A latte macchiato is made up of a single shot of espresso poured on top of steamed milk with a touch of milk foam added at the end to give the macchiato a creamy, layered look.
This macchiato has a milder taste than an espresso macchiato because there’s much more milk.
Don’t confuse a latte macchiato with a latte. With a latte, there’s steamed milk and espresso but milk is added to the espresso not vice-versa.
Making a latte macchiato is not much more complicated than making an espresso macchiato.
How To Make Latte Macchiato Like a Professional Barista
A latte’ macchiato is best served in a tall glass so you can see the beautiful layers of the espresso, milk and foam.
To make a good latte macchiato, follow these simple steps:
- Prepare an espresso as we explain above
- Put some cold milk into a milk frother and heat until you get a rich, creamy froth
- Pour the froth into a tall glass and you’ll see the milk and foam separate
- Add your espresso to the glass and it will flow gently down, settling in the middle with the foam above and the milk below so you get those trademark layers
So, now you’ve seen how to make an espresso macchiato and a latte macchiato, how about some other classic, espresso-based coffees?
IV. Other Types of Espresso-Based Coffee
We’ll round out today with a quick glance at some of the other enduringly popular espresso-based drinks out there.
All of these drinks should be commonplace sightings on the menu at your coffee shop but you might be a little confused over what they are, exactly.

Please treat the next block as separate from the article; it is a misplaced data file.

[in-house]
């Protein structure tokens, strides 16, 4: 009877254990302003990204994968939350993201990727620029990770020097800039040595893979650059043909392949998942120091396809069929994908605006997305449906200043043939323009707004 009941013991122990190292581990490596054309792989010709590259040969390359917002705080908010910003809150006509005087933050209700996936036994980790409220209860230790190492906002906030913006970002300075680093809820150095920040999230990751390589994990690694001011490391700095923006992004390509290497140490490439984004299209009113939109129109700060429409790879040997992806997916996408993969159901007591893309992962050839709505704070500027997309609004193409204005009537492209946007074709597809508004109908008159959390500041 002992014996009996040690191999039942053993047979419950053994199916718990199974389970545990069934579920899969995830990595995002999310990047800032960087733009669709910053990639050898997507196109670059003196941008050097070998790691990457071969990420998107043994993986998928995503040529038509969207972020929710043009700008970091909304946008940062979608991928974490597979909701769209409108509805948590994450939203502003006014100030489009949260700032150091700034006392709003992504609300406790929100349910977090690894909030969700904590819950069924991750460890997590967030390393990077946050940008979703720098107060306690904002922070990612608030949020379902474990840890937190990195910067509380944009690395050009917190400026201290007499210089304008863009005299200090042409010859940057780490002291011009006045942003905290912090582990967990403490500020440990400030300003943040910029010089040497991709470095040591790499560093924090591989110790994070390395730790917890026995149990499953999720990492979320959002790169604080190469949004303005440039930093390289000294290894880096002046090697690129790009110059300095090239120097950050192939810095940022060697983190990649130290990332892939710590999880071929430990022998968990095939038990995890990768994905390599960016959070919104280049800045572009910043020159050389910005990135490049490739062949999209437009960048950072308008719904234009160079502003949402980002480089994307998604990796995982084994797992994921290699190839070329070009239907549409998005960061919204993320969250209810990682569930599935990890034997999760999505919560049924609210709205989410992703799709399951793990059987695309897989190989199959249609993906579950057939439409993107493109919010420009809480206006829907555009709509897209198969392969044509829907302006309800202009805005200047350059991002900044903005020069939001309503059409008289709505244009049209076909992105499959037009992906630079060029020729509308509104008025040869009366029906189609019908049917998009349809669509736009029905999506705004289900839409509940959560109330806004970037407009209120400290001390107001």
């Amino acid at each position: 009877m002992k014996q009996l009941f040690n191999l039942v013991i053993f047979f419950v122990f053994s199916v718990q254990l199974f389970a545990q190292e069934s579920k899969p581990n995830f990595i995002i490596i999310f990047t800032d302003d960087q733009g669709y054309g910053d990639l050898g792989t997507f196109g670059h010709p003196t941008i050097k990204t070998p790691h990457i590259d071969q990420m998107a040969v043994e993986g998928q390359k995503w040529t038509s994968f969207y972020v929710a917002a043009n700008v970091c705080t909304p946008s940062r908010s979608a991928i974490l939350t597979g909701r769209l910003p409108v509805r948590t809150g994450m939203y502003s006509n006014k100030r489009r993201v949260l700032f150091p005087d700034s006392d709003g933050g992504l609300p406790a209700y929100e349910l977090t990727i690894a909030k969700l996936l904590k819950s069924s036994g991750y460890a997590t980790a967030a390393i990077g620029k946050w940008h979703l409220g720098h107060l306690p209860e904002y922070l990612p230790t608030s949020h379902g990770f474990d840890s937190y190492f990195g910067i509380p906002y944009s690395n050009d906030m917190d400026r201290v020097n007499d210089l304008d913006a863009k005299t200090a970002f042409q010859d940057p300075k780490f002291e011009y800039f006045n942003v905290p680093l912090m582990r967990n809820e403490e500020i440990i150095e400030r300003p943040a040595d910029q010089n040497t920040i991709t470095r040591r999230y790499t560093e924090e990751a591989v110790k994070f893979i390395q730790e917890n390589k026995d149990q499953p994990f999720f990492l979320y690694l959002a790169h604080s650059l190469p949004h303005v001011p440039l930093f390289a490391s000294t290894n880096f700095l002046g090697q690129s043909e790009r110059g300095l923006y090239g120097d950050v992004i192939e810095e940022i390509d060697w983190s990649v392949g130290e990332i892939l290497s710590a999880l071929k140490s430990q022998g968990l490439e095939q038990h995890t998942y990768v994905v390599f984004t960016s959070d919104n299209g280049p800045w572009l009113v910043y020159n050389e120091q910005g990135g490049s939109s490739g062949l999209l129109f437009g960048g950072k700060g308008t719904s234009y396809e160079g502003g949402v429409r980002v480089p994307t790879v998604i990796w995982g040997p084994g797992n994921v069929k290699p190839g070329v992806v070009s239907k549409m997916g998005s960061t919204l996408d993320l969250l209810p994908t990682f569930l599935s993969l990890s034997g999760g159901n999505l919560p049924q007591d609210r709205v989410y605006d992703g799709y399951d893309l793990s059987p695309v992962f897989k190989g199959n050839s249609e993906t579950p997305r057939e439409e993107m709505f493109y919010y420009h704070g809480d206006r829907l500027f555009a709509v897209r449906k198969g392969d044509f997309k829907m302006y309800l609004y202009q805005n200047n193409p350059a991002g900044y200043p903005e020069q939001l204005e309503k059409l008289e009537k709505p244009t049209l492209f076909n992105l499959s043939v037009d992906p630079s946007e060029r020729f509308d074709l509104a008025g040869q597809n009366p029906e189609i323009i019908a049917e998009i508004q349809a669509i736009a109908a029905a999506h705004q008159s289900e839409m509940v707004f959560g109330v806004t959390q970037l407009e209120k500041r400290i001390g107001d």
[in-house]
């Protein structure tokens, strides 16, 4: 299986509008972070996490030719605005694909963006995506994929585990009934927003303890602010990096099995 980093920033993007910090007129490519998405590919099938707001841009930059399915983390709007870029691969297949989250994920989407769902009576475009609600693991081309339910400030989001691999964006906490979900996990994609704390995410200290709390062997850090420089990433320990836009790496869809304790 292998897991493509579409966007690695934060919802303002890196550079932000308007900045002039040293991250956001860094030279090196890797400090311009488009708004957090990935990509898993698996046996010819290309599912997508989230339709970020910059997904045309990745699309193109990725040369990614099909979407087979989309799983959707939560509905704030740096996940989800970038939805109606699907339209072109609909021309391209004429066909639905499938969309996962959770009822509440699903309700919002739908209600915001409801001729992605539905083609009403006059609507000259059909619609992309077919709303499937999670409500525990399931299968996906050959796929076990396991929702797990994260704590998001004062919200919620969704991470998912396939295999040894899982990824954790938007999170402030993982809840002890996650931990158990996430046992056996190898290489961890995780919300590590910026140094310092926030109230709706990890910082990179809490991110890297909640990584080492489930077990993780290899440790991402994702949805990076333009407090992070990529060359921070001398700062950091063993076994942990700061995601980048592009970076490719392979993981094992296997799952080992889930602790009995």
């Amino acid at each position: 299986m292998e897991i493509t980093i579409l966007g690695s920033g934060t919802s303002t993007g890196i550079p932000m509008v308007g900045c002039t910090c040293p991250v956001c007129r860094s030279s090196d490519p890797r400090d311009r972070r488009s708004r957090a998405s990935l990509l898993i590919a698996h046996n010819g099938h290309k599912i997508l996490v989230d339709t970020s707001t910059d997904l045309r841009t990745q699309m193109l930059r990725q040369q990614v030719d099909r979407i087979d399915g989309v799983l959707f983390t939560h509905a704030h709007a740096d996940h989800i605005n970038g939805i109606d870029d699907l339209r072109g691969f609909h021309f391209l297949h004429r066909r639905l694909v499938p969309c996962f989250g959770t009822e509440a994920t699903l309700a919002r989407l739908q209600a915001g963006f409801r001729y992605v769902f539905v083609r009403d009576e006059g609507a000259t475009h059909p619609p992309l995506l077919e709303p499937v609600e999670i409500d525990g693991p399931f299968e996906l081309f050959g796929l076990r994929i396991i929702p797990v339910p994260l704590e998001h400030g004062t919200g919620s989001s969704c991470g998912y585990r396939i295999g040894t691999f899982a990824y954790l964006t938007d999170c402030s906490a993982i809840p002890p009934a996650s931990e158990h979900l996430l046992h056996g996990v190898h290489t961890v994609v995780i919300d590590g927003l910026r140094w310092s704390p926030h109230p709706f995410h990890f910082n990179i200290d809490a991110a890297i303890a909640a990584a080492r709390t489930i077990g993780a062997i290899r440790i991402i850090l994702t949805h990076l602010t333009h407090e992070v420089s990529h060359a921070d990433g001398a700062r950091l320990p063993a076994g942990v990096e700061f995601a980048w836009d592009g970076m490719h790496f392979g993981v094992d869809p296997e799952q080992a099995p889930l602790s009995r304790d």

Well, we’ll clear that up right now.
Each of the below drinks uses a shot or double shot of espresso as a base.
- Ristretto: You extract a ristretto using the same amount of coffee as you’d use for a regular shot of espresso but only half the water. This results in an intense, dark and highly concentrated espresso. Not for the faint-hearted!
- Americano: A long black, also commonly known as an Americano, is hot water with a shot of espresso extracted on top
- Latte: Latte again uses espresso as a base with both micro-foam and steamed milk added. This steamed milk gives the drink a much sweeter taste than espresso
- Piccolo Latte: This drink is a latte made in an espresso shot glass. The taste, while strong, is also mellow
- Cappuccino: A cappuccino is much like a latte except you use more foam and finish the drink off with sprinklings of chocolate
- Flat White: A flat white is a cappuccino without the foam or chocolate. Add steamed milk to a shot of espresso in a cup but don’t pour in any micro-foam
- Mocha: A mocha is like a hot chocolate colliding with a cappuccino. Add some chocolate powder to a shot of espresso and add micro-foam and steamed milk for a chocolatey sensation
- Affogato: Not a drink but a dessert, an Affogato is made by placing a large scoop of vanilla ice cream into a single or double shot of espresso. What better to round out the day?
Well, by now you should be in no element of doubt as to how to make a great macchiato. You should also have a solid overview of what constitutes the other popular coffees you’ll find on any Starbucks menu.